How the pandemic affected persons with disabilities and why we should care

Persons with Disabilities (PwDs) have been the world's worst-affected minority during the current pandemic. This Mumbai group is helping them.

Ketan Kothari, his wife and his neighbour, are visually-impaired and above 45 years of age. When they tried to approach various centres for vaccination in western suburbs of Mumbai, they ended up going to three centres and got turned down for various reasons. The centres were too crowded with high risk of contracting the infection, no special facility for people with disabilities or simply did not have vaccines.

Kothari is one of thousands of disabled/specially-abled people, who are facing a number of difficulties while coping with the pandemic and now with vaccination. From accessing the web portals for registrations to requesting for passes for ongoing treatments, managing without caregivers and so on, Covid-19 has had an impact on this section of population that is yet to be understood fully.

“We could not register online as the site is not friendly for the blind computer users. Also, no state helpline is equipped to deal with the specific problems of disabled patients, their parents and caregivers,” says Kothari. “Disabled people, who cannot maintain social distance and need to perform their day-to-day work and who do not have any able-bodied assistant need the vaccine on priority but are left in the lurch. At these vaccination centres, treatment meted out to us (PWDs), depends on individuals, who are managing at that time. Some are supportive, some are not. I am very disappointed in the government of India for not recognising us a high-risk group and making vaccines available early on.”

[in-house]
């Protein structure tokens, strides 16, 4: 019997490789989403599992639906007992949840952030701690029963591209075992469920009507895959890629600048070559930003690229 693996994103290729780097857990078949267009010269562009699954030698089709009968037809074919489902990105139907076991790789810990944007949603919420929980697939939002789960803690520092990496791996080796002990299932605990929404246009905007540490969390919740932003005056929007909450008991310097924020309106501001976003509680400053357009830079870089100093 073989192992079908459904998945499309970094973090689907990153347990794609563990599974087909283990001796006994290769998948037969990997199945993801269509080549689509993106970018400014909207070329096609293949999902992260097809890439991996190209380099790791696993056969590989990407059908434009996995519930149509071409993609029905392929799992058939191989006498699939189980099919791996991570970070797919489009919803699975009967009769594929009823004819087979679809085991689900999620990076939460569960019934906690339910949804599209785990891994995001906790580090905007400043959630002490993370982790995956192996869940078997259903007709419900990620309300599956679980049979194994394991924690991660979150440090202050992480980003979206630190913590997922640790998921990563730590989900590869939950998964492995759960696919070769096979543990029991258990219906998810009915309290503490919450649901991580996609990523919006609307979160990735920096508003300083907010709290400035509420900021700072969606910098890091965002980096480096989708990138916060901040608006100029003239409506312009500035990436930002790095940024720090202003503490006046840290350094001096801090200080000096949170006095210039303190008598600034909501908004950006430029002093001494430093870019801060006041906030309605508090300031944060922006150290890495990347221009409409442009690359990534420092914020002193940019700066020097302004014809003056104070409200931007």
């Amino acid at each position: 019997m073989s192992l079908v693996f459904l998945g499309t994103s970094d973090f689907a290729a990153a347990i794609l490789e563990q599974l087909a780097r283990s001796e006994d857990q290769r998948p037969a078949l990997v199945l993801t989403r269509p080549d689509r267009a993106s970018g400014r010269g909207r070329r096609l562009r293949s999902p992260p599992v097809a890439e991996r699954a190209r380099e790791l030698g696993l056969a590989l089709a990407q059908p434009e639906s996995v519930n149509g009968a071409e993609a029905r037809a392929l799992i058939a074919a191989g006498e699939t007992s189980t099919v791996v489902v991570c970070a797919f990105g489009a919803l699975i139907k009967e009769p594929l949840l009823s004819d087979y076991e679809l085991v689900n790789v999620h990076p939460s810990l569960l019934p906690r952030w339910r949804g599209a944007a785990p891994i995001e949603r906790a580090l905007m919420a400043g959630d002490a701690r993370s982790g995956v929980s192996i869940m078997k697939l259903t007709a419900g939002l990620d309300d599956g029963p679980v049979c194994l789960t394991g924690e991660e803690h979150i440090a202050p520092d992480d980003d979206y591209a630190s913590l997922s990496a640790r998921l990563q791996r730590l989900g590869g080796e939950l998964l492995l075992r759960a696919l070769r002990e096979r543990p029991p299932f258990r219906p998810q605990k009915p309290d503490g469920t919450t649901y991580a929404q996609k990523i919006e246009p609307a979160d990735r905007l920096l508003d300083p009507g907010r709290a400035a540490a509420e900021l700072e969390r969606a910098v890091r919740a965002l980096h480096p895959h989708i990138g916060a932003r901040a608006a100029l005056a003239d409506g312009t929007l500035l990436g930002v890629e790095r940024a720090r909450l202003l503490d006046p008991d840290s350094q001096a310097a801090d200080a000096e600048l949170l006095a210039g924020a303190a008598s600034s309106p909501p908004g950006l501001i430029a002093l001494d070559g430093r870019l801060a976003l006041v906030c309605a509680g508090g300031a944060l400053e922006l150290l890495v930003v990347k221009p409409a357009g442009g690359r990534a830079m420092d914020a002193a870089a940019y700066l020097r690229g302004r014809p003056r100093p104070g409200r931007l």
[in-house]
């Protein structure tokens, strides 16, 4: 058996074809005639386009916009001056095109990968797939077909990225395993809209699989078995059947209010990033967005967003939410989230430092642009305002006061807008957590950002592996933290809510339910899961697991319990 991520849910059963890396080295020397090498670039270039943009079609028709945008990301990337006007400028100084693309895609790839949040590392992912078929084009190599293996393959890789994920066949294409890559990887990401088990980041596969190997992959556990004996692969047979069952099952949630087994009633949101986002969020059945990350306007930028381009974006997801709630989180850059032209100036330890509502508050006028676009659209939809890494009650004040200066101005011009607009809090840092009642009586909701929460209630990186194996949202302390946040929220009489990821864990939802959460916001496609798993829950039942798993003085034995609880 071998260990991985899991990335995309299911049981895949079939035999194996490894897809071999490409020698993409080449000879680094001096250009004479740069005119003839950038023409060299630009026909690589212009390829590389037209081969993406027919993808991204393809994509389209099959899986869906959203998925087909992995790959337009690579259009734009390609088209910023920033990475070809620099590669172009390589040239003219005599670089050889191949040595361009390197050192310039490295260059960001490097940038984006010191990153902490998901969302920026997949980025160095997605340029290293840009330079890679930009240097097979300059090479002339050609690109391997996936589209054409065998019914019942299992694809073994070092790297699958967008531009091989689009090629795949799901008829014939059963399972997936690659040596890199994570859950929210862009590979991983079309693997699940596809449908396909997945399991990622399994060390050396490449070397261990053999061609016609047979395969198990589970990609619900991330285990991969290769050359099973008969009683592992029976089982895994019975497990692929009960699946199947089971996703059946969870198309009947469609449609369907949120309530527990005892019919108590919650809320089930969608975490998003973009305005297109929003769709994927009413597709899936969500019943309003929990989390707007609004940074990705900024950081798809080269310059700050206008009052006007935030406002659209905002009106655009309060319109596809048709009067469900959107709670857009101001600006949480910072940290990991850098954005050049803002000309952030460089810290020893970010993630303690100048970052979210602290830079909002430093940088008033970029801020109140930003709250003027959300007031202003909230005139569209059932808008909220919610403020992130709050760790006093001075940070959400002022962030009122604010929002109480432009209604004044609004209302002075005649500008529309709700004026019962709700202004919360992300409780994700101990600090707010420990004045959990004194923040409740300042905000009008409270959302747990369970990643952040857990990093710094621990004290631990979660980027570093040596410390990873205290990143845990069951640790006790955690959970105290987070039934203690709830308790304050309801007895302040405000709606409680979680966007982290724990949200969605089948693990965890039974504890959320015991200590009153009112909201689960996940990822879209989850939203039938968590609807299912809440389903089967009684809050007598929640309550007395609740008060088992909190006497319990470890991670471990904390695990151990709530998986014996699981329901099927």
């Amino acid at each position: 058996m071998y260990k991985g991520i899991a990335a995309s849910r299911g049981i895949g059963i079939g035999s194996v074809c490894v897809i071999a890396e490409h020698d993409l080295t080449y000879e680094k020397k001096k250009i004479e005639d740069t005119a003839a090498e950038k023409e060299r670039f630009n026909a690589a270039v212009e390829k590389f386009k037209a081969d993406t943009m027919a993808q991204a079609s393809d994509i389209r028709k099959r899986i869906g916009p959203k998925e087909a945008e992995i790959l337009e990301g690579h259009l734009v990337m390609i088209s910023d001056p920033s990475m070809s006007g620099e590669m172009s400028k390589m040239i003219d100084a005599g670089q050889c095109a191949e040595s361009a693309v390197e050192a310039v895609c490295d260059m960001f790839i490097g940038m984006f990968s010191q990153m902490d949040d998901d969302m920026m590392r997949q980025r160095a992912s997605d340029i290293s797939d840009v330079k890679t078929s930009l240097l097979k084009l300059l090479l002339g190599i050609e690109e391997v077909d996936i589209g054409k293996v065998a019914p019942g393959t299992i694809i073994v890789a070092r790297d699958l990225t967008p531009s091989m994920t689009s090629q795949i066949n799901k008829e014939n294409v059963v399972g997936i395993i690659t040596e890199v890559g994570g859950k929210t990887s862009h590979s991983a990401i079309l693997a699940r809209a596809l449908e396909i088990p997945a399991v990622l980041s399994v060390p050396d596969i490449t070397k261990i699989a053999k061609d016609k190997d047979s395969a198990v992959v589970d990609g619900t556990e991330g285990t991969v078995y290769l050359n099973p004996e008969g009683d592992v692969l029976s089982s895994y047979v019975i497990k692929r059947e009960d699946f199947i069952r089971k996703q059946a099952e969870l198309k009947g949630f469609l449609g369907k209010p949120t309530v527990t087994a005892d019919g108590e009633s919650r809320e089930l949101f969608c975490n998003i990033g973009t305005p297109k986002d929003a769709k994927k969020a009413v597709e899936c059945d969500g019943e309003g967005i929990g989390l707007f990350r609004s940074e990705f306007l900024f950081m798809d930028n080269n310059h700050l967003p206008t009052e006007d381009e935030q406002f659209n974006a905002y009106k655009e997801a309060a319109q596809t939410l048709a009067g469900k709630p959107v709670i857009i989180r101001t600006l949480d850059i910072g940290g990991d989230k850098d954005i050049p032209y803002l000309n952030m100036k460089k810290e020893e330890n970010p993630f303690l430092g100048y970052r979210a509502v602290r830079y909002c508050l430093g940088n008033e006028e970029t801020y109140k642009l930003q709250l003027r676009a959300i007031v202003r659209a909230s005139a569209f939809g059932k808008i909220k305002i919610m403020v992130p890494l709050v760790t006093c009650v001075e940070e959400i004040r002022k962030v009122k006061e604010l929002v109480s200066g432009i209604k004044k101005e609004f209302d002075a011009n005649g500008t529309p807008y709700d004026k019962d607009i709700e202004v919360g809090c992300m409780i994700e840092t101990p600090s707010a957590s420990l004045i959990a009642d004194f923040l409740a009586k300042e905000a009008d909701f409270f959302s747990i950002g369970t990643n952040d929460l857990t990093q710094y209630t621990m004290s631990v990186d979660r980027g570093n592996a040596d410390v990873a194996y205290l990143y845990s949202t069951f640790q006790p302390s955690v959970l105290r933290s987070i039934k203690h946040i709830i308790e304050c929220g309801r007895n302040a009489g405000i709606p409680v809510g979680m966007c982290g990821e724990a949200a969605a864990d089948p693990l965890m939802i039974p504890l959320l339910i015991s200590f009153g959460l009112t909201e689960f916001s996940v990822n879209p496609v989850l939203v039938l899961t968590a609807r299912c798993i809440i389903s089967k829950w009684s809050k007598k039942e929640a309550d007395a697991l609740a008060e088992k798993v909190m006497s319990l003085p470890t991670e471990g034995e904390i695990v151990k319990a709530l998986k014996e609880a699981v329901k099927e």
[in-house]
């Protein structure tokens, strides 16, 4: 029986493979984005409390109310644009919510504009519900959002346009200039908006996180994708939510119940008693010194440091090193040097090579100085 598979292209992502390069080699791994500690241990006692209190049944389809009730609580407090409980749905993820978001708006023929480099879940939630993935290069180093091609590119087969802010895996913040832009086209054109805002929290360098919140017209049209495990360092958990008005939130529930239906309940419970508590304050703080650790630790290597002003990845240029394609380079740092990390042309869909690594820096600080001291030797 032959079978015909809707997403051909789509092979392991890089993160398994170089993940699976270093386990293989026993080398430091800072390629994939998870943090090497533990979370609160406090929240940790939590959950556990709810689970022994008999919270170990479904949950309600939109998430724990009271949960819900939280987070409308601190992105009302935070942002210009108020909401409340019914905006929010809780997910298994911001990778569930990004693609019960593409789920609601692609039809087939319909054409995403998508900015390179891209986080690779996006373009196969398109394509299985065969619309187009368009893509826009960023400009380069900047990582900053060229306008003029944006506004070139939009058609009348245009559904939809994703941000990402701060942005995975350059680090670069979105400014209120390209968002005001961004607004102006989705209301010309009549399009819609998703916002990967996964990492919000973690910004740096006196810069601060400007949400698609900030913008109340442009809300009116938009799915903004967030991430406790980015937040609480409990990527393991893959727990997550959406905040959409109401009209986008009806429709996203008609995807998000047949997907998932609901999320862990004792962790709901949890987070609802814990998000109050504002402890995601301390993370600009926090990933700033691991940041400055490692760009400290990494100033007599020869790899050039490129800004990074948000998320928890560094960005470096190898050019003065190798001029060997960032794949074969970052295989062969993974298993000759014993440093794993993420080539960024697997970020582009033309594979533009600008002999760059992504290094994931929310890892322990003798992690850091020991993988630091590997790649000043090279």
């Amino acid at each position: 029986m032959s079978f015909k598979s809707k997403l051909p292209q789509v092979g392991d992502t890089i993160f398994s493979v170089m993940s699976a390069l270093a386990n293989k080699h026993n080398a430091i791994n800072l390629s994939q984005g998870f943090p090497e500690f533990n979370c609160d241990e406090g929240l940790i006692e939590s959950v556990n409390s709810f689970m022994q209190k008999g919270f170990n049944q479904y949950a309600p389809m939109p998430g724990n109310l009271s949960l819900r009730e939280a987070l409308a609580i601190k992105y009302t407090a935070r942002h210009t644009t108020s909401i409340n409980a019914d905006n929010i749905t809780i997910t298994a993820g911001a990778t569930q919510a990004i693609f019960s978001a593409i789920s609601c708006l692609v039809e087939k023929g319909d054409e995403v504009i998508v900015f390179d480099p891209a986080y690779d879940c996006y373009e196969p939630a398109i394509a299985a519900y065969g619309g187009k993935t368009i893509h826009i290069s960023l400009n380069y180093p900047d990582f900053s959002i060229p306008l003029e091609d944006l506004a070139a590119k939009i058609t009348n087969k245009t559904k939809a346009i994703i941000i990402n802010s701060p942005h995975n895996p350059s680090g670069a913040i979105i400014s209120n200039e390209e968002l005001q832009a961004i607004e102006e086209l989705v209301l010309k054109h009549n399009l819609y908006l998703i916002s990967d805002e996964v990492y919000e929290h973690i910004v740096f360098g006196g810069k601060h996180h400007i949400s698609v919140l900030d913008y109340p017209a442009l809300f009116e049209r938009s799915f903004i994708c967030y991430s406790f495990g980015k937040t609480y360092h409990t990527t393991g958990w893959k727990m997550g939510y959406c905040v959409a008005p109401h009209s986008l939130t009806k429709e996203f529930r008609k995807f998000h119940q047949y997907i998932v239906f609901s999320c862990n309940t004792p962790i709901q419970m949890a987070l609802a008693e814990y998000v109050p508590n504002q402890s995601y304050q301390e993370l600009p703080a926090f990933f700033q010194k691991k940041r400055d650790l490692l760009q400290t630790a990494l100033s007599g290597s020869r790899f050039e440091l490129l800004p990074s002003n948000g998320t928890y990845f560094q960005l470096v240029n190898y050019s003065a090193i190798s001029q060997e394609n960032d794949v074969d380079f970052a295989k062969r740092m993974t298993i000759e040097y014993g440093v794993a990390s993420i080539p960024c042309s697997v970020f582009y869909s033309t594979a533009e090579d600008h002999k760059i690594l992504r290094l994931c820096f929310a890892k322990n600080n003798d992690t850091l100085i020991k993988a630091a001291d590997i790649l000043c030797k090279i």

Read more: COVID-19 second wave: Why no one saw this coming

The Government did not announce any special measures for persons with disabilities (PWDs) while announcing vaccines for senior citizens, or those with comorbidities. Among the categories were listed as co-morbidities, one was about disabilities such as multiple disabilities requiring high support needs or intellectual disabilities.

However, disability rights activists have been pointing out that PWDs are a high-risk group, and recognised as such globally, because of dependence on caregivers and inability to maintain social distancing. Rahul Ramugade, a wheelchair-bound cricketer and swimmer, says disabled people have been confined to homes for over a year and need to be assisted to receive vaccines even if they register. “Even if the centre is on ground floor and there are a few steps to be climbed we have to call people to lift the wheelchair and take us, which compromises Covid precautions. Special provisions and facilities, such as time slots, are needed otherwise the risk of contracting Covid is very high.”